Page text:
Now that the dust has settled on another year of big announcements, CGI trailers, nice surprises and not-so-nice disappointments, the internet has had its say on E3 2019. The verdict? Lacklustre, apparently.
Although I’m inclined to agree, at least as far as some of the biggest names go, I couldn’t help but be drawn into the hype and the fun of the whole show. It’s the same every year and you know what? I bloody love it. I love the build-up, as we all throw our hats into the ring, trying to predict what will be shown and when that big game will finally arrive. This year’s pre-show was even better, with several games announced before the conferences even got underway. We had Death Stranding’s release date arriving with that almighty, eight-minute-long trailer that still managed to give nothing away. We had the surprise of the Darksiders Genesis reveal, brought to us by some of the series’ original creators at Airship Syndicate. We even got the long-awaited news that the creator of the stunning Divinity: Original Sin 2, Larian Studios, is making Baldur’s Gate 3! It might not be arriving anytime in the near future, but it’s still darned exciting.
When the show’s conferences began, or lack thereof in the case of this year’s EA Play, we finally got to see the gameplay for Star Wars Jedi: Fallen Order, which looks like it takes plenty of cues from The Force Unleashed, something I can certainly get behind. Yes, I’d still prefer a protagonist that wasn’t your usual human dude, but the post-Order 66 Star Wars era has so much potential and I hope Respawn does it justice. Those folks know what they’re doing when it comes to action games, so I’m quietly confident Fallen Order will deliver when it launches in November.
You know what else I love? The pre-Xbox chatter. Every year, before the Xbox, Nintendo and Sony (well, not them this year) shows, the social medias are buzzing with excitement for what the “big three” will announce. Yes okay, there are still an uncomfortably large number of people that still subscribe to the whole “console wars” thing, and love nothing more than to take shots at their perceived “enemies,” despite some of them declaring that they’re not fanboys of one particular console or another, but thankfully almost all of the people on my Twitter feed are decent folk who simply love games and want to be excited by them.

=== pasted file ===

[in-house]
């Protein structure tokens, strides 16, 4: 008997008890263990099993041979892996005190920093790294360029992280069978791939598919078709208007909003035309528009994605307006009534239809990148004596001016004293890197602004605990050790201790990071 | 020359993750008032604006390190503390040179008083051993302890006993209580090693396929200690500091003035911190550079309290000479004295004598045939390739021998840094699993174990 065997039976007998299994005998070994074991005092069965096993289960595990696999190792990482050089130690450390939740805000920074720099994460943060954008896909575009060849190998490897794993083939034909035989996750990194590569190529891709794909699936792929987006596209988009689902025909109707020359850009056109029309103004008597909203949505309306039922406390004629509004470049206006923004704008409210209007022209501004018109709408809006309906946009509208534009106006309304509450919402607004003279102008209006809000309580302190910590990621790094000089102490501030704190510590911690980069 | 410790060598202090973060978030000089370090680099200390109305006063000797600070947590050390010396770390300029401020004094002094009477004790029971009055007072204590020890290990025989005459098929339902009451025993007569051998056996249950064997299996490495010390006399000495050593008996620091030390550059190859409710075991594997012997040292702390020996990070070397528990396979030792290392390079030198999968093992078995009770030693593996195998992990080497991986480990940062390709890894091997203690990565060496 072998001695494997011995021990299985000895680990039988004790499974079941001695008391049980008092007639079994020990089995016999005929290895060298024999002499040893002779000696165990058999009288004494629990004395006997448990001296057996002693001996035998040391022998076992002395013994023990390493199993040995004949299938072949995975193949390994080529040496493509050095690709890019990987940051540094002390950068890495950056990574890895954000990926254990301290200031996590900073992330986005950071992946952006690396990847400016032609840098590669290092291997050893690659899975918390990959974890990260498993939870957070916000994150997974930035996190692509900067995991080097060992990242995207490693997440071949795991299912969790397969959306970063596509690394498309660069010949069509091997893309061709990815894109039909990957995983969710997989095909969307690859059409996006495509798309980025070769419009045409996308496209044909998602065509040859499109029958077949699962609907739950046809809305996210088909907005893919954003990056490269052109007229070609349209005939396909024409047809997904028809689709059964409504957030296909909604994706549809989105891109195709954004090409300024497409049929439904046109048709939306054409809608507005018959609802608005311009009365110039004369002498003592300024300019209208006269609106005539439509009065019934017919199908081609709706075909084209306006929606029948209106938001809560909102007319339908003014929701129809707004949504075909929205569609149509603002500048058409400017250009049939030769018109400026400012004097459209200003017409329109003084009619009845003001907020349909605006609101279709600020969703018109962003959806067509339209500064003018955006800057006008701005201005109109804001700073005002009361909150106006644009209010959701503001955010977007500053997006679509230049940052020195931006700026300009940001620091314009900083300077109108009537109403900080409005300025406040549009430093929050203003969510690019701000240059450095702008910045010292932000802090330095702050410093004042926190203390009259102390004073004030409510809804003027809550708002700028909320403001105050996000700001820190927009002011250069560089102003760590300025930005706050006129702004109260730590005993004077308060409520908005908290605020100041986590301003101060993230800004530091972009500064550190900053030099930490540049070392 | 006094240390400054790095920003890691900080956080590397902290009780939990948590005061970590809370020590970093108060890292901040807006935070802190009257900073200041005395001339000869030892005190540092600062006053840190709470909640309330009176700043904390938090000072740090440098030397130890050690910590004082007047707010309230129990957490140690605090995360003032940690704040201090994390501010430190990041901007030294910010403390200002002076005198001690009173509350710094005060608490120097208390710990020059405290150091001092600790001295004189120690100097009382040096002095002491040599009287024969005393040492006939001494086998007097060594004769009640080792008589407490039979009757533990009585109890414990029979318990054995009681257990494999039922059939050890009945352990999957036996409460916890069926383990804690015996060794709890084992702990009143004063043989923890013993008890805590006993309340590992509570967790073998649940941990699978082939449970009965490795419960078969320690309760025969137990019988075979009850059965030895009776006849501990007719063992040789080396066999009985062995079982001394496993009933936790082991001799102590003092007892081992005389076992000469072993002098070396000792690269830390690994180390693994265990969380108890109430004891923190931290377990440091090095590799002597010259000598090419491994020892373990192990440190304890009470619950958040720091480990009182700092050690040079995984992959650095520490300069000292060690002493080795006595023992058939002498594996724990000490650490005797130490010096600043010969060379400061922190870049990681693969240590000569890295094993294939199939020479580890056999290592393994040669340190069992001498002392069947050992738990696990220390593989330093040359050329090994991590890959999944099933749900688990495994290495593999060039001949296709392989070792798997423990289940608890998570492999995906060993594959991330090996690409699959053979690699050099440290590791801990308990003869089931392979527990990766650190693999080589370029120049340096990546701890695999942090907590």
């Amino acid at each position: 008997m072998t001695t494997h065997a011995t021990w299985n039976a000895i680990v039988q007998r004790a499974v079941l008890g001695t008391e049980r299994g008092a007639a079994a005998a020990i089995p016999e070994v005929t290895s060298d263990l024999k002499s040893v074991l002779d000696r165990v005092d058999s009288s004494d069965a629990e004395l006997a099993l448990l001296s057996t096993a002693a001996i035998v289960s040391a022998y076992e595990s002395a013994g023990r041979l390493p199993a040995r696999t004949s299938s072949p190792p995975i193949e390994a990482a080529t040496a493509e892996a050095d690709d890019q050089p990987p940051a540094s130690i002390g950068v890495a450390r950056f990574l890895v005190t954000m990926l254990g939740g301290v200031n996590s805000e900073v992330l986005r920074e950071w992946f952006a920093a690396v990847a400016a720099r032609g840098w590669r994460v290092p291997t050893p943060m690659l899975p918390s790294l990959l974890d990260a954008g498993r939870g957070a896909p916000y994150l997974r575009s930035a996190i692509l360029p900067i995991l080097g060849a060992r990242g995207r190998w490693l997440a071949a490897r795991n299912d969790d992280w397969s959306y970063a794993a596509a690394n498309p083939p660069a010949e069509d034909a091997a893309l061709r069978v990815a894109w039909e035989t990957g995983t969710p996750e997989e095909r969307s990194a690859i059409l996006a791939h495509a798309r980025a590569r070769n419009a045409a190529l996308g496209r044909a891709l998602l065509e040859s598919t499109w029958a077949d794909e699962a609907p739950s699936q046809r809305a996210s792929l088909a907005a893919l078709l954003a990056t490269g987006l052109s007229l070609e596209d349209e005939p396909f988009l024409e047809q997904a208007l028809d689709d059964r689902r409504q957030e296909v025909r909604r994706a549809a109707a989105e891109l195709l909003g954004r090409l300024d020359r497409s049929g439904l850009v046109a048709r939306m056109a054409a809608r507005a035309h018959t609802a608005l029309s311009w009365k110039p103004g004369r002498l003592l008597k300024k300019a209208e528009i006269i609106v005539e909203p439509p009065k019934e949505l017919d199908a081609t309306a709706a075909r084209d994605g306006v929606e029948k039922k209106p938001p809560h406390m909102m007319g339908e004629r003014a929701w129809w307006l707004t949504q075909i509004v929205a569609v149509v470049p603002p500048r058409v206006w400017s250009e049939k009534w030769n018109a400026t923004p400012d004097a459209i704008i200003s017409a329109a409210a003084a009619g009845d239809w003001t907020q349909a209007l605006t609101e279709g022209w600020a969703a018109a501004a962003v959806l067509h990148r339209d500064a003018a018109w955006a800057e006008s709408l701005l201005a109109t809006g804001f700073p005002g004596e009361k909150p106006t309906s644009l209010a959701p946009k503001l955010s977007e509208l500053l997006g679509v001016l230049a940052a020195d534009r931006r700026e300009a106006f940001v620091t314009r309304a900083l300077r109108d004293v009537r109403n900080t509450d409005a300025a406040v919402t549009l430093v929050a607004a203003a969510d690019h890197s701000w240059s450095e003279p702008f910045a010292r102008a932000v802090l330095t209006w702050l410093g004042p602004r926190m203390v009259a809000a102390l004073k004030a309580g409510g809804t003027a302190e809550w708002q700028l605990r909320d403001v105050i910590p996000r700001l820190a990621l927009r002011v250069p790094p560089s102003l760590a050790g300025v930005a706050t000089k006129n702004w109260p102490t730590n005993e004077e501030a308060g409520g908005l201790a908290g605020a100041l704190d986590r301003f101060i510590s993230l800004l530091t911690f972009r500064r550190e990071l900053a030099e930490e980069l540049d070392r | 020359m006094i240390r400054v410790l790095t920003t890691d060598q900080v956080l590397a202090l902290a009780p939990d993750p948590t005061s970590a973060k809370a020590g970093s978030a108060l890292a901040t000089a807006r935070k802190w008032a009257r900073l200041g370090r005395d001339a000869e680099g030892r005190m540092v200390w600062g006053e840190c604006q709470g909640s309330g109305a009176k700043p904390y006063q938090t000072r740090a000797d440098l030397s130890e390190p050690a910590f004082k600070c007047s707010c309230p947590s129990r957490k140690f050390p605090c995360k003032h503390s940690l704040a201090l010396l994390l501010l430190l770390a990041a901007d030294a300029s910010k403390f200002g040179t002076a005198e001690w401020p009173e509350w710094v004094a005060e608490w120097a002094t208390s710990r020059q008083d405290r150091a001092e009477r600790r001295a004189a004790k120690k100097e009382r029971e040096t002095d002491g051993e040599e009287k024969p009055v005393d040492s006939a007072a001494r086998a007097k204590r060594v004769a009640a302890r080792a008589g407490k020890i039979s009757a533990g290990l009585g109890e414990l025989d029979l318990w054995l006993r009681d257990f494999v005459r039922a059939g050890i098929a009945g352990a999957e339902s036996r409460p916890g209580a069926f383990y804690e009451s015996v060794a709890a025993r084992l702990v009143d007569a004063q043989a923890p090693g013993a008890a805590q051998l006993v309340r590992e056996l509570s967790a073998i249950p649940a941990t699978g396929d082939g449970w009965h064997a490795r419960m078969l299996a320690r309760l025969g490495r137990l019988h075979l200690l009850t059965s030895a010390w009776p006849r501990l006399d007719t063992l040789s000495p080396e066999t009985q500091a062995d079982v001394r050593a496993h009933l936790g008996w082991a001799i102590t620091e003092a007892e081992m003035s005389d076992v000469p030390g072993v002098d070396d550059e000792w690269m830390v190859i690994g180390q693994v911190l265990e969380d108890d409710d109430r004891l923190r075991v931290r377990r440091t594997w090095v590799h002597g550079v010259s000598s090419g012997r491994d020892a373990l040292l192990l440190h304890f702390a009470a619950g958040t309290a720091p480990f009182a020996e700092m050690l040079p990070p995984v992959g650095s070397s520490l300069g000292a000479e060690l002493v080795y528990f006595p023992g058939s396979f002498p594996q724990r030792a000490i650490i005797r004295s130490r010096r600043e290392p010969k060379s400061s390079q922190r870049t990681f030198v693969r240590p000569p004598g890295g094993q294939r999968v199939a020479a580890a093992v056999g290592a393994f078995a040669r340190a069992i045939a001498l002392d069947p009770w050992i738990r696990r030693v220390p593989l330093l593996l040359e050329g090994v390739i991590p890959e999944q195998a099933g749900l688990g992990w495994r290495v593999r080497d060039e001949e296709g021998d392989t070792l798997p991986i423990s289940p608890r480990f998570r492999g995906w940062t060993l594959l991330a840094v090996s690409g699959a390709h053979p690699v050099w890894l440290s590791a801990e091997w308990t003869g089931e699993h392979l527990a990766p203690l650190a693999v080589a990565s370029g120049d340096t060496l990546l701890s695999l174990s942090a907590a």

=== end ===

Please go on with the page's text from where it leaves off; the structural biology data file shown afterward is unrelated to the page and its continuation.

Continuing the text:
Deep down, I want to believe that most people enjoy the excitement and promise of what each first party might show, and I’m very rarely disappointed on that front. So when Xbox began announcing games left, right and centre, it was great to see the buzz online. Games like Minecraft Dungeons (still amazing to think that Microsoft is making multiplatform games) and Spiritfarer, both drawing “oohs” and “ahhs” like a circus performance; the almost unbearably delightful announcement of Forza Horizon 4’s LEGO DLC that had me grinning like a little kid, and last year’s acquisition, Ninja Theory, announcing its new PvP hero title Bleeding Edge. Okay, that one was leaked beforehand and honestly, it was disappointing to see a studio renowned for its storytelling moving away from that to pursue multiplayer stuff. Still, it’s always great to see Ninja Theory’s new games and it’s yet more proof that it’s a developer constantly pushing itself to try new things. You have to respect and admire that.
On a much more personal note, despite not really being an advocate for the next generation just yet, the Project Scarlett news and in particular that beautiful Halo: Infinite trailer and announcement that it would be a launch title for Microsoft’s next Xbox in Holiday 2020, really got me. The idea that I may get a new Xbox with a very shiny new Halo game (and probably a new Forza) was a sudden and surprisingly exciting prospect. I mean, that Halo trailer. Chills. Excuse me a moment while I go watch it again.
Of course, without Sony it was a strange E3, like something was missing. Still, Nintendo certainly didn’t skimp on the games and surprises, helping to fill the void of PlayStation’s absence. My Twitter feed was going crazy at the first appearance of Animal Crossing: New Horizons, and rightly so. Tom Nook will once again own our asses in March 2020. I know we wanted it this year, but with a more invigorated team under less pressure, I think we can all appreciate what Nintendo is doing and we certainly know that we’re going to buy Animal Crossing on the Switch, regardless of when it arrives. It’s Animal Crossing, for goodness sake.